On Father's Day, at an intimate dinner theater, twenty minutes from my home, Steve Howe and friends put on a stellar review of songs from Yes' extensive catalog. I had not seen "Yes" since 2010 at a show fronted by the dancing, tunic-wearing boat upholsterer at the Greek Theater, which could not be redeemed even by a surprise appearance by Trevor Rabin during the encore.
But I could not stay away from a 50th anniversary celebration, with a far superior Jon Anderson stand-in and a special appearance by founding keysman Tony Kaye and I'm very glad I went.
The evening began, however, with a reminder of the joys of standing in line with a horde of typical Yes Fans; 50-60ish white men, bellies bulging out from under their Yes t-shirts they paid way too much for on the last tour. Grown men who have seen Yes more times than their own penises over the last twenty years, trying to out-boast each other about how many shows they've attended.
"Yes" opened the show, guns ablazin' with a fiery performance of "Close To The Edge" a reminder that nobody can play guitar like Mr. Steve Howe. Jon Davison, however, makes a pretty good case that at least one person can sing like Jon Anderson. Don't get me wrong, the tonal quality of his voice and his phrasing are no match for the original, but his pitch and power are more than equal to the material. His stunning delivery of the "I Get Up I Get Down" segment of CTTE was a statement that got people on their feet, cheering him.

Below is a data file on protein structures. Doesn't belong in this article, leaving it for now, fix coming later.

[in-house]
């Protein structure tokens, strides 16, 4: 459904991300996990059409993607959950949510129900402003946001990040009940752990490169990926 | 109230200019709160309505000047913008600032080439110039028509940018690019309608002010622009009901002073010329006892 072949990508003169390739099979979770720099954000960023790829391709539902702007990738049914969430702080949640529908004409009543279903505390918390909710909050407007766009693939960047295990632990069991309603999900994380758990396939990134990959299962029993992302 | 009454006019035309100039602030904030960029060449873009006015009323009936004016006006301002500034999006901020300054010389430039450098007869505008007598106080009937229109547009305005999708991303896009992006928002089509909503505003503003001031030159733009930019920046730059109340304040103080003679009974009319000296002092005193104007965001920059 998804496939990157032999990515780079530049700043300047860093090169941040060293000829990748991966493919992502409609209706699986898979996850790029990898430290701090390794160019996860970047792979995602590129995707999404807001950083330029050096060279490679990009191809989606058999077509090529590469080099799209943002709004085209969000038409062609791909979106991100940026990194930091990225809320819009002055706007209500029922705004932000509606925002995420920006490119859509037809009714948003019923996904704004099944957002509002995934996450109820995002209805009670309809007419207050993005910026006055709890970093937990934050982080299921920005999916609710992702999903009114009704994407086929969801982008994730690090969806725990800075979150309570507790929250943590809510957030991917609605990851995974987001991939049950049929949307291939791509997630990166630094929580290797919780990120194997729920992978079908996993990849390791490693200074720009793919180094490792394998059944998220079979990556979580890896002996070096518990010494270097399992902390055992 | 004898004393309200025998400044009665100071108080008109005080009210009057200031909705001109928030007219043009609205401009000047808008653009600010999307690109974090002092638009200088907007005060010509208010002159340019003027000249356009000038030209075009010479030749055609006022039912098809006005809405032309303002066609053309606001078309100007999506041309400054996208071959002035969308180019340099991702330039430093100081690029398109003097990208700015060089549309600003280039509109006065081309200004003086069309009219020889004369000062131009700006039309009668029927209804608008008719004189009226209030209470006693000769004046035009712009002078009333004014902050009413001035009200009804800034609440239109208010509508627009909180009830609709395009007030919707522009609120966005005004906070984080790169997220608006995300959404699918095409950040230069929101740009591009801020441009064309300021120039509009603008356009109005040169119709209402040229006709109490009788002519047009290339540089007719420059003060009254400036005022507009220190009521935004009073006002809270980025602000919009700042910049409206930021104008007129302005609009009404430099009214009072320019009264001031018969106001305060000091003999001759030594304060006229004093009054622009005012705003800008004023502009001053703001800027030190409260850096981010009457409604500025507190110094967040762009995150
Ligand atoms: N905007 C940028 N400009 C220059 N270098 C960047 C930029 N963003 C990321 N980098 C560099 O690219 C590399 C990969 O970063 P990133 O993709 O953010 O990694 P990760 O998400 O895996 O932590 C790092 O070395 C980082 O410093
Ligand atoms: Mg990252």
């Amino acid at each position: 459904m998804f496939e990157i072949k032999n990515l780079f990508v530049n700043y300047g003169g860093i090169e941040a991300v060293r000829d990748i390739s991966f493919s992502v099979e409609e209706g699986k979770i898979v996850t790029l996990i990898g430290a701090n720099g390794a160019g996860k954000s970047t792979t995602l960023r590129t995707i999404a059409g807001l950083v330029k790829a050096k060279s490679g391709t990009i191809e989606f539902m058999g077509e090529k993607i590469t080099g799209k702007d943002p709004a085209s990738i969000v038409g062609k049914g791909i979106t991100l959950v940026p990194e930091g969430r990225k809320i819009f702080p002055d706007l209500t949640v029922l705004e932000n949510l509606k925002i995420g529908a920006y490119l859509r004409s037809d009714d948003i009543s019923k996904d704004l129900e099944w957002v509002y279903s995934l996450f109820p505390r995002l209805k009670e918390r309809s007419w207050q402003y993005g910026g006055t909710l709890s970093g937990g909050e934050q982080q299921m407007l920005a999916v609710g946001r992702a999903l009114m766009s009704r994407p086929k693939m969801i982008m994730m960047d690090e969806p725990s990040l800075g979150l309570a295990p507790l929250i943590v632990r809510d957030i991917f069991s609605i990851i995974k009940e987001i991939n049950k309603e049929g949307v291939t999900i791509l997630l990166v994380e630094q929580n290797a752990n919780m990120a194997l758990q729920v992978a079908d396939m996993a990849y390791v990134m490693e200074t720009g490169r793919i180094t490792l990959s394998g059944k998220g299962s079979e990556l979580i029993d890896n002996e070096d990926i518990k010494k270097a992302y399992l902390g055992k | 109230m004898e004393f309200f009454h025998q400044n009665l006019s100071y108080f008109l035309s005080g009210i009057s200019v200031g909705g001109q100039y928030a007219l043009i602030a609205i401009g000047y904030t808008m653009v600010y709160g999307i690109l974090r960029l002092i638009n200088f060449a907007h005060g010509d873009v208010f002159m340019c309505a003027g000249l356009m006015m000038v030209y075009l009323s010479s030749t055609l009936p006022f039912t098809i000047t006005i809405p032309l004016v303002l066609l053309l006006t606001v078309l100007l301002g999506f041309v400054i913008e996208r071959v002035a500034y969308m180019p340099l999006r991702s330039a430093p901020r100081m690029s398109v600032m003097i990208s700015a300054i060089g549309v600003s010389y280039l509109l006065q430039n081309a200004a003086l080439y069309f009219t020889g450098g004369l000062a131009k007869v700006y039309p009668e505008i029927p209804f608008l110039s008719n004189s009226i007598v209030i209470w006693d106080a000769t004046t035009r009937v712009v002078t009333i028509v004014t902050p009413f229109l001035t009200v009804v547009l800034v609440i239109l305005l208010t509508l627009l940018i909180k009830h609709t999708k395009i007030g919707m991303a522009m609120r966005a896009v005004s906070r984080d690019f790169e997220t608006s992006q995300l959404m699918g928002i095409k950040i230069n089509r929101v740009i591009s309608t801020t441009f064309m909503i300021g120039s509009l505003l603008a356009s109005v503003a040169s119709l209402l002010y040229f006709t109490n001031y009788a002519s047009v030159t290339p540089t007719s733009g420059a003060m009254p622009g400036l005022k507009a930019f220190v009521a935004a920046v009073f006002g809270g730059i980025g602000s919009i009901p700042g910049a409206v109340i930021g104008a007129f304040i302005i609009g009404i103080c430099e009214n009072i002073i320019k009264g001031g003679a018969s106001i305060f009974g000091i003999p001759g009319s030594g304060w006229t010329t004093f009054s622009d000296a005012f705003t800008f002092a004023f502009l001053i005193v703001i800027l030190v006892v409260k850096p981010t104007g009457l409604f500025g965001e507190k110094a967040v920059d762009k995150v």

After several years of touring Davison has matured into a solid frontman capable of working and holding a crowd. Gone are his hippie dungarees, replaced by some sharp rock and roll threads and his scraggly mane has succumbed to some expensive conditioner. His voice has only gotten stronger with his years on the road.
When Steve Howe strapped on his vachalia, I was sure we were about to hear Yes' first hit "Your Move/All Good People". Instead we were treated with "Nine Voices (Longwalker)" the closing track from The Ladder (1999), a song that, to my knowledge, has never been played live before.
As a tribute to the late founding bassist Chris Squire, the band played "Parallels" before Steve donned his classical guitar to play "Mood For A Day" and Jon and Billy joined in singing "Leaves Of Green". The band then put relative newcomer Jay Schellen through his paces, closing the first set with a spot on rendition of "Heart Of The Sunrise", another Squire composition that allowed Billy Sherwood to shine.